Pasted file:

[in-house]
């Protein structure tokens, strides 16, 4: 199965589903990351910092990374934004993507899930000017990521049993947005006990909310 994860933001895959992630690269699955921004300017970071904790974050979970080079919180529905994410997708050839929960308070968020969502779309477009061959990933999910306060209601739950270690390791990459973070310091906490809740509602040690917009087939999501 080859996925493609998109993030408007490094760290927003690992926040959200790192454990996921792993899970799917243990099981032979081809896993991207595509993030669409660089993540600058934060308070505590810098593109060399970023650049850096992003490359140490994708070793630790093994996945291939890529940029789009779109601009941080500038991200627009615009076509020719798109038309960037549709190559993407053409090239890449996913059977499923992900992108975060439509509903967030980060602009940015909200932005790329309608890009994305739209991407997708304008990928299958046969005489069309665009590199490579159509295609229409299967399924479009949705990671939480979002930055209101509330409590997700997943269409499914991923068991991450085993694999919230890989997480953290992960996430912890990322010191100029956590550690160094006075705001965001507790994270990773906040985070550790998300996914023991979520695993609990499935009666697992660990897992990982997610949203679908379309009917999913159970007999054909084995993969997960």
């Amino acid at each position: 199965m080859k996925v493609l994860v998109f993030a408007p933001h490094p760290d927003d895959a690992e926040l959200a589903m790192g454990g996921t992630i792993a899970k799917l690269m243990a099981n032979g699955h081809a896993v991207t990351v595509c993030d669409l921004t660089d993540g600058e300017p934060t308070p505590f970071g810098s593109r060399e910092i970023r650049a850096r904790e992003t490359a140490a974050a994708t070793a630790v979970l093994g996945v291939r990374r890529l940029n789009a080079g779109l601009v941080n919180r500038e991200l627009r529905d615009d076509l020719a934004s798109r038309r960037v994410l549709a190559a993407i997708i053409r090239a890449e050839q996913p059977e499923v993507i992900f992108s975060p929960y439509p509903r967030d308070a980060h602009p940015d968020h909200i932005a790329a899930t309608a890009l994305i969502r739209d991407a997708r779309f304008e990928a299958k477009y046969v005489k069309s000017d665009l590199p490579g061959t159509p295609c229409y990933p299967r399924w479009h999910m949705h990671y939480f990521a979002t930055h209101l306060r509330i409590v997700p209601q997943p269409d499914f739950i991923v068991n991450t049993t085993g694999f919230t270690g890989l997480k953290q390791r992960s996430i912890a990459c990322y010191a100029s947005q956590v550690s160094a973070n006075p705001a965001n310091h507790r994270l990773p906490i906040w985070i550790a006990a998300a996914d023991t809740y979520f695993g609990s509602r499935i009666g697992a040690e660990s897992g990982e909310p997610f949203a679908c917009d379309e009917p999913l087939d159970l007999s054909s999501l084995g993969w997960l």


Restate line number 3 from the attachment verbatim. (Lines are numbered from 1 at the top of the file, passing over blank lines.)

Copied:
């Amino acid at each position: 199965m080859k996925v493609l994860v998109f993030a408007p933001h490094p760290d927003d895959a690992e926040l959200a589903m790192g454990g996921t992630i792993a899970k799917l690269m243990a099981n032979g699955h081809a896993v991207t990351v595509c993030d669409l921004t660089d993540g600058e300017p934060t308070p505590f970071g810098s593109r060399e910092i970023r650049a850096r904790e992003t490359a140490a974050a994708t070793a630790v979970l093994g996945v291939r990374r890529l940029n789009a080079g779109l601009v941080n919180r500038e991200l627009r529905d615009d076509l020719a934004s798109r038309r960037v994410l549709a190559a993407i997708i053409r090239a890449e050839q996913p059977e499923v993507i992900f992108s975060p929960y439509p509903r967030d308070a980060h602009p940015d968020h909200i932005a790329a899930t309608a890009l994305i969502r739209d991407a997708r779309f304008e990928a299958k477009y046969v005489k069309s000017d665009l590199p490579g061959t159509p295609c229409y990933p299967r399924w479009h999910m949705h990671y939480f990521a979002t930055h209101l306060r509330i409590v997700p209601q997943p269409d499914f739950i991923v068991n991450t049993t085993g694999f919230t270690g890989l997480k953290q390791r992960s996430i912890a990459c990322y010191a100029s947005q956590v550690s160094a973070n006075p705001a965001n310091h507790r994270l990773p906490i906040w985070i550790a006990a998300a996914d023991t809740y979520f695993g609990s509602r499935i009666g697992a040690e660990s897992g990982e909310p997610f949203a679908c917009d379309e009917p999913l087939d159970l007999s054909s999501l084995g993969w997960l």